Of course, it would be remiss not to point out that festivals have been going middle aged for some time now, with the likes of Hyde Park Calling, Guilfest and the ‘Glastonbury Sunday Slot’ directing themselves firmly at the Radio 2-6 audience. The very concept of rock ‘n’ roll is in its geriatric years, and its live scene will naturally reflect that. But what we’re seeing now are the boom days of something quite different. Lifestyle festivals – which are aimed firmly at the ‘Cool Britannia’ generation – abandon the traditional cornerstones of festival culture to create something more akin to a farmer’s market or office summer social. They’re babysitter raves for supper club punks, with entertainment provided by a jarring mix of 80s rappers, 90s comedians, 00s chefs and contemporary journos talking about Brexit.

To me, it all suggests one thing: people are living too long. Half a century ago, 50-somethings would’ve had scant social life beyond local boozers and gold watch retirement dinners. But now, we’re living through an era in which people well into their autumn years are very willing and quite able to get messy. And through lived experience and disposable income, they can actually do it better than their juniors. They’re reliving Glastonbury ‘95 with cash, know-how and kitted-out glamping pods.

For the British middle classes, developments in diet, healthcare and the normalisation of exercise have birthed an army of ageless super-soldiers, who run companies and compete in triathlons, and sometimes become the problematic objects of younger people’s desires. Generation X are sexy, solvent and looking for fun – all of which makes them a promoter’s dream. Because not only will they tidy up after themselves, nor flood the first aid tent with broken ankles and 2cb freakouts – their pound is astonishingly strong.

According to marketing statistics, Gen X controls 30% of all ‘purchasing power’, with baby boomers – many of whom also still go to festivals – pretty much making up the rest. In 2016, 41-50 year olds came second in a study of age demographics amongst ukfestival attendees – a position that can only have been bolstered by the rise of the lifestyle festival over the last few years. On top of that, they’re often the ones fronting their kid’s Boomtown tickets, which makes them hugely, hugely valuable in this market.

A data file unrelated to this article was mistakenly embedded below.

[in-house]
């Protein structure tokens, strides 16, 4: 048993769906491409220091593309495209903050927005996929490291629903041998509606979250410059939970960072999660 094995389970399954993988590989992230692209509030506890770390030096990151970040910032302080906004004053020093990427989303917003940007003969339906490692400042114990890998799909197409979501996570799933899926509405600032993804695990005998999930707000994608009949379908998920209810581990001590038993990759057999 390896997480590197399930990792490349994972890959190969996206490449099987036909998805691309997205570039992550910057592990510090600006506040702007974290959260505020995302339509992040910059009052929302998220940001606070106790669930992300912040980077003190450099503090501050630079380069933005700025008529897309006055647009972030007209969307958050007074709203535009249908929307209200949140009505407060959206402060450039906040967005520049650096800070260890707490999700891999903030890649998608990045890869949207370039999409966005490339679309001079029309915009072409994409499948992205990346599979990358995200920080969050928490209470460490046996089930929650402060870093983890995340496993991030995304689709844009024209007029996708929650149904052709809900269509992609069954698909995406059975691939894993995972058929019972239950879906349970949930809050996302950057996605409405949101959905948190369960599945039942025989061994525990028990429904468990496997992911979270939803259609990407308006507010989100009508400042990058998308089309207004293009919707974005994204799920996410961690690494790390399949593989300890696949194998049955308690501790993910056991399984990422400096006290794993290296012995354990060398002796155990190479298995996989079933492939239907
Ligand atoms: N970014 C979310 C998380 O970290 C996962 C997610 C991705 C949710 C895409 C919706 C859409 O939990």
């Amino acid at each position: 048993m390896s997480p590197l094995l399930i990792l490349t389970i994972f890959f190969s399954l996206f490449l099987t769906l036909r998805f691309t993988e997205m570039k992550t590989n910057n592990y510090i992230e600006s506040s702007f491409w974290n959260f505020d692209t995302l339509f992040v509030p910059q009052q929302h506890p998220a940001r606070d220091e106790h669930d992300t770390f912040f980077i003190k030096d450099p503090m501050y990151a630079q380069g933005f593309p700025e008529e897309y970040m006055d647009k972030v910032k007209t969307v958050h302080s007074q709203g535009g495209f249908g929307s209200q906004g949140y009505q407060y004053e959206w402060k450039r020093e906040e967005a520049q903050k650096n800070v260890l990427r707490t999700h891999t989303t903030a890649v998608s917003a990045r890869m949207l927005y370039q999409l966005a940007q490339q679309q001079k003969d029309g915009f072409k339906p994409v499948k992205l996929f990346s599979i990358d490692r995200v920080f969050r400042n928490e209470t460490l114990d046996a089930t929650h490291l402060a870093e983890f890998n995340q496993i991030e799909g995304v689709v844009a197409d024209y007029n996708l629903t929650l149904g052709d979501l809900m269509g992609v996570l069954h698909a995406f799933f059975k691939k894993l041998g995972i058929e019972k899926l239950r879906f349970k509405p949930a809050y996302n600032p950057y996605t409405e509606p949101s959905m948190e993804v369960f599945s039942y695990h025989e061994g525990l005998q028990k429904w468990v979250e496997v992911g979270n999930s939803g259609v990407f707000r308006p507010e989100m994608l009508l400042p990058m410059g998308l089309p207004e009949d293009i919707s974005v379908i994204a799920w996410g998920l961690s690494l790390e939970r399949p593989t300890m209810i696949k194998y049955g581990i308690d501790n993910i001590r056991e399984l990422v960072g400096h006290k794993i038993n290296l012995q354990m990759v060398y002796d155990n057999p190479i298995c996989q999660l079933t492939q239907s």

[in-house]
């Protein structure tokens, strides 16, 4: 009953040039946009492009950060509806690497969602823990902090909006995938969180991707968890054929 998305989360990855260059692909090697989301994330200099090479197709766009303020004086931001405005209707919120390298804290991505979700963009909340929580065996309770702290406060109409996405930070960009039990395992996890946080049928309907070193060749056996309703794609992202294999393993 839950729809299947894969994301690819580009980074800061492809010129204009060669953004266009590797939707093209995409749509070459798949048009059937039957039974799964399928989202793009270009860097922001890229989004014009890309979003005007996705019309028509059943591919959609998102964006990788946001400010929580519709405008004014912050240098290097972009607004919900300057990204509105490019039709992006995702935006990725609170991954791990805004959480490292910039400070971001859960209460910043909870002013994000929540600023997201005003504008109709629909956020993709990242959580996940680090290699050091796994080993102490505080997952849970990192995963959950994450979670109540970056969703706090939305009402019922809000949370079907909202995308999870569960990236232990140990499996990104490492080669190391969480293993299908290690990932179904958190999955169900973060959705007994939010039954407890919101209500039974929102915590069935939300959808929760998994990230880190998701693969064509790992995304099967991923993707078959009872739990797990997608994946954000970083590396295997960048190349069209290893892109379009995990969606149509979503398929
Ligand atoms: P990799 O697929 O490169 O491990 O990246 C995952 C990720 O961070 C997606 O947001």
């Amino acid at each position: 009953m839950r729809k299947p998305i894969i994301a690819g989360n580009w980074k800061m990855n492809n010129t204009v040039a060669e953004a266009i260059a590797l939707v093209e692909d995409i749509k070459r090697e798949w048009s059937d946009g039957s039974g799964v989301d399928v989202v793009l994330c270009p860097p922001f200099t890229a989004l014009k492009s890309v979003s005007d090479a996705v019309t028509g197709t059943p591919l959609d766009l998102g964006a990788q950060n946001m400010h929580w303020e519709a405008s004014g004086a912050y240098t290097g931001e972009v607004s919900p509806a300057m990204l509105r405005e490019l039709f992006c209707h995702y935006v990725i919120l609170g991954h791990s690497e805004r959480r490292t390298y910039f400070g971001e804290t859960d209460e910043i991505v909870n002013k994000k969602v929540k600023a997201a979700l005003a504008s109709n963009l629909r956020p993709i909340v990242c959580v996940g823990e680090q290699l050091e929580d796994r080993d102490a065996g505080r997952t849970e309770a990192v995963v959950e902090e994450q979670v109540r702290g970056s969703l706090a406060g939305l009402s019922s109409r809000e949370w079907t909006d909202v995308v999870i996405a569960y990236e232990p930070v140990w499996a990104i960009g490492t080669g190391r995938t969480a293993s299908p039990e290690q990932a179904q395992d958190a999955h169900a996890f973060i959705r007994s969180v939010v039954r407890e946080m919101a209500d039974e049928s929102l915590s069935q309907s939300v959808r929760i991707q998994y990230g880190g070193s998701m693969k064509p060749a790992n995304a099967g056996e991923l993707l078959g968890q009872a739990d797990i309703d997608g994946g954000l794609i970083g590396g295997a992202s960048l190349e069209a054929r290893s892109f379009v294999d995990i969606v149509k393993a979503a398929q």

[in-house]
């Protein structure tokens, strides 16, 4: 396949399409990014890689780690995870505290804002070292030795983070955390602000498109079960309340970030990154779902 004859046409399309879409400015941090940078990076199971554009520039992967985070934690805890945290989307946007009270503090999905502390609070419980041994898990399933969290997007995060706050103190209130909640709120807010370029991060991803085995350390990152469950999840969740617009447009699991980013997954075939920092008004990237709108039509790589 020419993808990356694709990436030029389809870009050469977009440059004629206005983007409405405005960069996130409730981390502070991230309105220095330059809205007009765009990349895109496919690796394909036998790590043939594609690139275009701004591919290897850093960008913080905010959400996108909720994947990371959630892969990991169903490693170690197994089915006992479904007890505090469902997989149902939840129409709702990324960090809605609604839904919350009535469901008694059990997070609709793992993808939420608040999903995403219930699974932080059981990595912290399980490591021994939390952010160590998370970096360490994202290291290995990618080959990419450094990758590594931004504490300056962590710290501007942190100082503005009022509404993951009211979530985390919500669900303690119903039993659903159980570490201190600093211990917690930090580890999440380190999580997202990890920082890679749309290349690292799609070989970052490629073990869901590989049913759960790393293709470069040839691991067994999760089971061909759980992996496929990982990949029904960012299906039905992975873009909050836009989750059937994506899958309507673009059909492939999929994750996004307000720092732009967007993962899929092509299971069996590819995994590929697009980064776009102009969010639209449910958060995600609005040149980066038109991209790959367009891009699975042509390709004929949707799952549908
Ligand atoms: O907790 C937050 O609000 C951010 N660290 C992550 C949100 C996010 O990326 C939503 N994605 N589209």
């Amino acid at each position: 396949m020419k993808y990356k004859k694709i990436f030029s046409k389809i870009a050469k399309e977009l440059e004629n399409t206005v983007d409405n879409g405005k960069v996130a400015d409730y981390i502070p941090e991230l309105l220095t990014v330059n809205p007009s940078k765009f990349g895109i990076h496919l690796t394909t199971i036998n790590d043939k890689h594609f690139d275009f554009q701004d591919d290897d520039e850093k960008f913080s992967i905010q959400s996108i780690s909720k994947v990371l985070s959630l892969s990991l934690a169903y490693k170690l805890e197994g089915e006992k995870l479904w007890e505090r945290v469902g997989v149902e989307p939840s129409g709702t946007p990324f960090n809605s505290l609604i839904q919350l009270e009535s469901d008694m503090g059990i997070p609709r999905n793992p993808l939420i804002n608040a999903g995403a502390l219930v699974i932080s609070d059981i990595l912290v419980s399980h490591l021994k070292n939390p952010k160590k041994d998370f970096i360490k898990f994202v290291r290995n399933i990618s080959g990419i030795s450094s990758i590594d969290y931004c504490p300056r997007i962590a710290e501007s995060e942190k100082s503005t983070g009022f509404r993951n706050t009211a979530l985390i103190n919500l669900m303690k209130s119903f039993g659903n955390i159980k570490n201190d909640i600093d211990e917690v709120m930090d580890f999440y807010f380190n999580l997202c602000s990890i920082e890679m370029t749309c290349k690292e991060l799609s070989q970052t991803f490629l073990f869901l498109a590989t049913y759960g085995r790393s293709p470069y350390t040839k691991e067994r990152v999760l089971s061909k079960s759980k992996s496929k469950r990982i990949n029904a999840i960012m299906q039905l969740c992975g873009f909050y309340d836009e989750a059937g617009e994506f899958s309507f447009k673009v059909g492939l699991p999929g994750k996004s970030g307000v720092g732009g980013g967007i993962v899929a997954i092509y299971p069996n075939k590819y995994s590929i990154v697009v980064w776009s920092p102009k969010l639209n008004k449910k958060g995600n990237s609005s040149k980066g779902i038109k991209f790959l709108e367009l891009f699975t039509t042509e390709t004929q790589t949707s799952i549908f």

And really, what’s the point fighting that? You can’t begrudge a person their kicks, even if they happen to involve watching ‘Rory Stewart on War and Justice’ at KITE Festival. An ageing society full of festival-goers is certainly better than one full of curtain-twitchers, and when you look at all the Bohemian Rhapsody sing along screenings and ‘golf club masked balls’ that dominate ‘insert town + events’ Google searches – then your average lifestyle festival seems like Fantazia ‘92 at Castle Donnington in comparison.

But what is rather depressing, beyond the shameless profiteering, is how they provide confirmation that the bluetick roadshow has become the great spectacle of our time. That there is a class of media professionals in this country who have moved beyond Taskmaster and the New Statesman, appearing as rock stars for the age of comment. Victoria Coren Mitchell now appears to be as much of a draw on a Bank Holiday Weekend as Nicky Blackmarket, and I’m not sure that’s a particularly edifying place to be.

Because really, half that lot can barely sustain an interesting Twitter thread, let alone a couple of thousand sunburnt faces in a marquee. Although who knows, perhaps we will live to see the day when George Monbiot instigates a Wall of Death, Devi Sridhar brings out a laser show, or Ottolenghi decides to use a rather more ‘potent’ fungus in his mushroom and herb polenta.

There is real potential here for their Altamont moment – given enough power, enough people, and the commentariat might just go berserk, brandishing their chef-grade Victorinox knives at security personnel when the Led By Donkeys hologram show is hit by technical difficulties; just as long as it isn’t during term time.